Sir Stephen Spender, 86, poet, critic, essayist and one of the pre-eminent British writers of the 1930s, died yesterday in London.
His wife since 1949, the concert pianist Natasha Litvin, was with him when he died.
He gained a reputation during the 1930s as a left-wing thinker, wrote poetry for the republican side in the Spanish Civil War, and briefly was a member of the Communist Party.
He described his disillusionment with the party in his celebrated 1949 book, "The God That Failed." After World War II, he joined a liberal anti-Communist movement.
His poetry was deeply personal as well as politically and socially conscious. He believed writers had a duty to society, and he maintained that duty in his poetry, in his editing and later in his work for a magazine defending freedom of expression called Index on Censorship.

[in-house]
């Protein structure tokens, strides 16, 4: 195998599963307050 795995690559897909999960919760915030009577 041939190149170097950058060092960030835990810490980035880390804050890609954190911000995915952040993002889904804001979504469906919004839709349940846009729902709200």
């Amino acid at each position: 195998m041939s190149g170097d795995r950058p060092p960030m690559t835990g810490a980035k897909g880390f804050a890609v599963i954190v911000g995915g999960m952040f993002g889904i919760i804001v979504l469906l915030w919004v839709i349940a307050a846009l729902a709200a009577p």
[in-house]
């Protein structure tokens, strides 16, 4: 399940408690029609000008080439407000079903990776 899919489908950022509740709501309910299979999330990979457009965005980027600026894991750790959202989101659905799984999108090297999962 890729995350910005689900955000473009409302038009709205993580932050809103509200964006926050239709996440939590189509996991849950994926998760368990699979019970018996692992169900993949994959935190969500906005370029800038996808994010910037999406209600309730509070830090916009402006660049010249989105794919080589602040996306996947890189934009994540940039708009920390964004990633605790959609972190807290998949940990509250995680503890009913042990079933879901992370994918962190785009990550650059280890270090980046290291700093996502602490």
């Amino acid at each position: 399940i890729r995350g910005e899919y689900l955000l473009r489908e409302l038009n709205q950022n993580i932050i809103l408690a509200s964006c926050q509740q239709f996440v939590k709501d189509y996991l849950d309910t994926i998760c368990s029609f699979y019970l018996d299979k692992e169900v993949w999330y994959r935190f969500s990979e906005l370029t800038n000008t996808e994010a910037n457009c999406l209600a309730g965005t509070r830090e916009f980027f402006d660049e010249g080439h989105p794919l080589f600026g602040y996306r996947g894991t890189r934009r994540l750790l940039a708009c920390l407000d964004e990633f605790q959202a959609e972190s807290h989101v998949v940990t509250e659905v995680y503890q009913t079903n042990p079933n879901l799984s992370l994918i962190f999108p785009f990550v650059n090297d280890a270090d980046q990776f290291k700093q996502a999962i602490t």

He was born Feb. 28, 1909, into a distinguished family of political liberals in Hampstead, London. In 1927, he entered Oxford University, where fellow student W. H. Auden -- already an admired poet -- noticed him, encouraged his work and drew him into his circle of young writers.
He published his first book of poems in 1934, two more by 1937, and wrote plays and essays.